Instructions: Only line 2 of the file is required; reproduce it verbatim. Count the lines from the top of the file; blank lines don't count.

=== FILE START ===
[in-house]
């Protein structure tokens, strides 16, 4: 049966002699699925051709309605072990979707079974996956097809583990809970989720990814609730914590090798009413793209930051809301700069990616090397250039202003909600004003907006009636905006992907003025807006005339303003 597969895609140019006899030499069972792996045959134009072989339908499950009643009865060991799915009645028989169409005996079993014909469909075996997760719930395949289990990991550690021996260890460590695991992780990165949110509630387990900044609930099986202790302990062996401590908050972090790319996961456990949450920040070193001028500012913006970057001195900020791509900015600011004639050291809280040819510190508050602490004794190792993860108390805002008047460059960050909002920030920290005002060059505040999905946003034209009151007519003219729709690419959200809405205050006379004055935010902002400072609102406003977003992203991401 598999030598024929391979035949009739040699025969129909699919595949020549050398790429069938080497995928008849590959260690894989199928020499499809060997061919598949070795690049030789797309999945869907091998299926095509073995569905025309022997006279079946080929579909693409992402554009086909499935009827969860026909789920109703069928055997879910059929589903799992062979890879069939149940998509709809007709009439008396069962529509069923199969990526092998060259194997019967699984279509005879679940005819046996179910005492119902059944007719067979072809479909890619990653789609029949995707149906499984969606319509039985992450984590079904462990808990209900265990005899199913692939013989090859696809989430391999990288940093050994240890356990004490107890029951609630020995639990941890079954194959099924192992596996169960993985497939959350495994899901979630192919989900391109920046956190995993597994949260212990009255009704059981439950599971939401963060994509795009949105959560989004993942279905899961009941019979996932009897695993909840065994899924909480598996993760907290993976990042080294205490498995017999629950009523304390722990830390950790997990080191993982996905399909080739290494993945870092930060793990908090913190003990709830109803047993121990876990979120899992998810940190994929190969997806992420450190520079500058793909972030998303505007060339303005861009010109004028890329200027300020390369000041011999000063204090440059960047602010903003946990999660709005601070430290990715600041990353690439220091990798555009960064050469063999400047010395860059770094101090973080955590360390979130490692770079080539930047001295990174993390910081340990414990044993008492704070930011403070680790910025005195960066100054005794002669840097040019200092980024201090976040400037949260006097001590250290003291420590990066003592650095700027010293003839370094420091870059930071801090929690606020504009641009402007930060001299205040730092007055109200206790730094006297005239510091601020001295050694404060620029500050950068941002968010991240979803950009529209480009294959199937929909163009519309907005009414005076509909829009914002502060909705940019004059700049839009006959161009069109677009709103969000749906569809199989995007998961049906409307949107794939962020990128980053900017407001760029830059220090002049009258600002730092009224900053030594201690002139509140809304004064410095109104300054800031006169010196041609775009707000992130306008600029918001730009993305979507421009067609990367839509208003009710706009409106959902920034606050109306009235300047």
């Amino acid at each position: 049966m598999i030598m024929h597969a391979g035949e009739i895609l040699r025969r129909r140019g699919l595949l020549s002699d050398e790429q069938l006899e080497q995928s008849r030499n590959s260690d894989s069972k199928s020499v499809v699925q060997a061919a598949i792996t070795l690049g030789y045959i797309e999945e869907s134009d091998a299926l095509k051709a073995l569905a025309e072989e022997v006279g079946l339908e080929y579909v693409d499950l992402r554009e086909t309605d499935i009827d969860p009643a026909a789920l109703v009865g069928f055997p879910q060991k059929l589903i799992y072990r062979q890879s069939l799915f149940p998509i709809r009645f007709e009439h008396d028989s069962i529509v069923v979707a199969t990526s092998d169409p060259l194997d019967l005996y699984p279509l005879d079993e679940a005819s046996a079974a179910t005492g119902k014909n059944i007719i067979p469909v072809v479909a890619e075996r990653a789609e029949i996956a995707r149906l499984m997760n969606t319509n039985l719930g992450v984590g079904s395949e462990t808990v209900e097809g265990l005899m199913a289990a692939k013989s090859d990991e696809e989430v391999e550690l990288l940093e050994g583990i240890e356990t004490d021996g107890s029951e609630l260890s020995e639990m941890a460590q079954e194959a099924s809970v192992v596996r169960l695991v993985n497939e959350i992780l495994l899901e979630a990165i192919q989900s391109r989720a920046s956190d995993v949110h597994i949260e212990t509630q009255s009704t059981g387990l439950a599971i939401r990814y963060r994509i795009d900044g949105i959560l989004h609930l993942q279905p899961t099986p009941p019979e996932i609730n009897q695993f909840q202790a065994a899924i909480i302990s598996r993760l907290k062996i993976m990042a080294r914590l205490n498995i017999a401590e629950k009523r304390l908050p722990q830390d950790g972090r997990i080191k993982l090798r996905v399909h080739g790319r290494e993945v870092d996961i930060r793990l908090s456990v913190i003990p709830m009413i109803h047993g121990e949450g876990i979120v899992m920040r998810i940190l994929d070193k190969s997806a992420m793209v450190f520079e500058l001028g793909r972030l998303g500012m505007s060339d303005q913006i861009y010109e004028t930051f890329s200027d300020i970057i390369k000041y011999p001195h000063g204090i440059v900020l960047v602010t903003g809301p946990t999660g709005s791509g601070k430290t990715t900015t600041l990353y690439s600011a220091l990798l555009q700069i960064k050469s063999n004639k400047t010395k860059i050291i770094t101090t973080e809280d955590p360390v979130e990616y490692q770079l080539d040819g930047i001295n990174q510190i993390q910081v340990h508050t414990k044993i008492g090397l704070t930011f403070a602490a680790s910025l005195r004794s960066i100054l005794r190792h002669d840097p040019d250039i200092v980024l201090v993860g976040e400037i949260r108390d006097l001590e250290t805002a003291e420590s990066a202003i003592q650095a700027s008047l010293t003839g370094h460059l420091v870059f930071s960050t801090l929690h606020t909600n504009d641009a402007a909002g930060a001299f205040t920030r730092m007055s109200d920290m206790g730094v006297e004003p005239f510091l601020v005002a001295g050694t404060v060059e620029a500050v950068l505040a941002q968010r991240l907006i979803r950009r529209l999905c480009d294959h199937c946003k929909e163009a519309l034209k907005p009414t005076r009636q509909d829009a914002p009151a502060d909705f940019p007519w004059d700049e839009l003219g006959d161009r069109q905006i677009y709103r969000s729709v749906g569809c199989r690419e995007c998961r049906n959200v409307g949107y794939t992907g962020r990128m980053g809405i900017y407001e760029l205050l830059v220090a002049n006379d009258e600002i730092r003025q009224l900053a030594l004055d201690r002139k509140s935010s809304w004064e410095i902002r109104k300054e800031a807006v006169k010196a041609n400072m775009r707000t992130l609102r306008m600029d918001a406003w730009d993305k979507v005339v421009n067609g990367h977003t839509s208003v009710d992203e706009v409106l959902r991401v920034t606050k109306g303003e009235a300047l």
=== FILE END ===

């Protein structure tokens, strides 16, 4: 049966002699699925051709309605072990979707079974996956097809583990809970989720990814609730914590090798009413793209930051809301700069990616090397250039202003909600004003907006009636905006992907003025807006005339303003 597969895609140019006899030499069972792996045959134009072989339908499950009643009865060991799915009645028989169409005996079993014909469909075996997760719930395949289990990991550690021996260890460590695991992780990165949110509630387990900044609930099986202790302990062996401590908050972090790319996961456990949450920040070193001028500012913006970057001195900020791509900015600011004639050291809280040819510190508050602490004794190792993860108390805002008047460059960050909002920030920290005002060059505040999905946003034209009151007519003219729709690419959200809405205050006379004055935010902002400072609102406003977003992203991401 598999030598024929391979035949009739040699025969129909699919595949020549050398790429069938080497995928008849590959260690894989199928020499499809060997061919598949070795690049030789797309999945869907091998299926095509073995569905025309022997006279079946080929579909693409992402554009086909499935009827969860026909789920109703069928055997879910059929589903799992062979890879069939149940998509709809007709009439008396069962529509069923199969990526092998060259194997019967699984279509005879679940005819046996179910005492119902059944007719067979072809479909890619990653789609029949995707149906499984969606319509039985992450984590079904462990808990209900265990005899199913692939013989090859696809989430391999990288940093050994240890356990004490107890029951609630020995639990941890079954194959099924192992596996169960993985497939959350495994899901979630192919989900391109920046956190995993597994949260212990009255009704059981439950599971939401963060994509795009949105959560989004993942279905899961009941019979996932009897695993909840065994899924909480598996993760907290993976990042080294205490498995017999629950009523304390722990830390950790997990080191993982996905399909080739290494993945870092930060793990908090913190003990709830109803047993121990876990979120899992998810940190994929190969997806992420450190520079500058793909972030998303505007060339303005861009010109004028890329200027300020390369000041011999000063204090440059960047602010903003946990999660709005601070430290990715600041990353690439220091990798555009960064050469063999400047010395860059770094101090973080955590360390979130490692770079080539930047001295990174993390910081340990414990044993008492704070930011403070680790910025005195960066100054005794002669840097040019200092980024201090976040400037949260006097001590250290003291420590990066003592650095700027010293003839370094420091870059930071801090929690606020504009641009402007930060001299205040730092007055109200206790730094006297005239510091601020001295050694404060620029500050950068941002968010991240979803950009529209480009294959199937929909163009519309907005009414005076509909829009914002502060909705940019004059700049839009006959161009069109677009709103969000749906569809199989995007998961049906409307949107794939962020990128980053900017407001760029830059220090002049009258600002730092009224900053030594201690002139509140809304004064410095109104300054800031006169010196041609775009707000992130306008600029918001730009993305979507421009067609990367839509208003009710706009409106959902920034606050109306009235300047």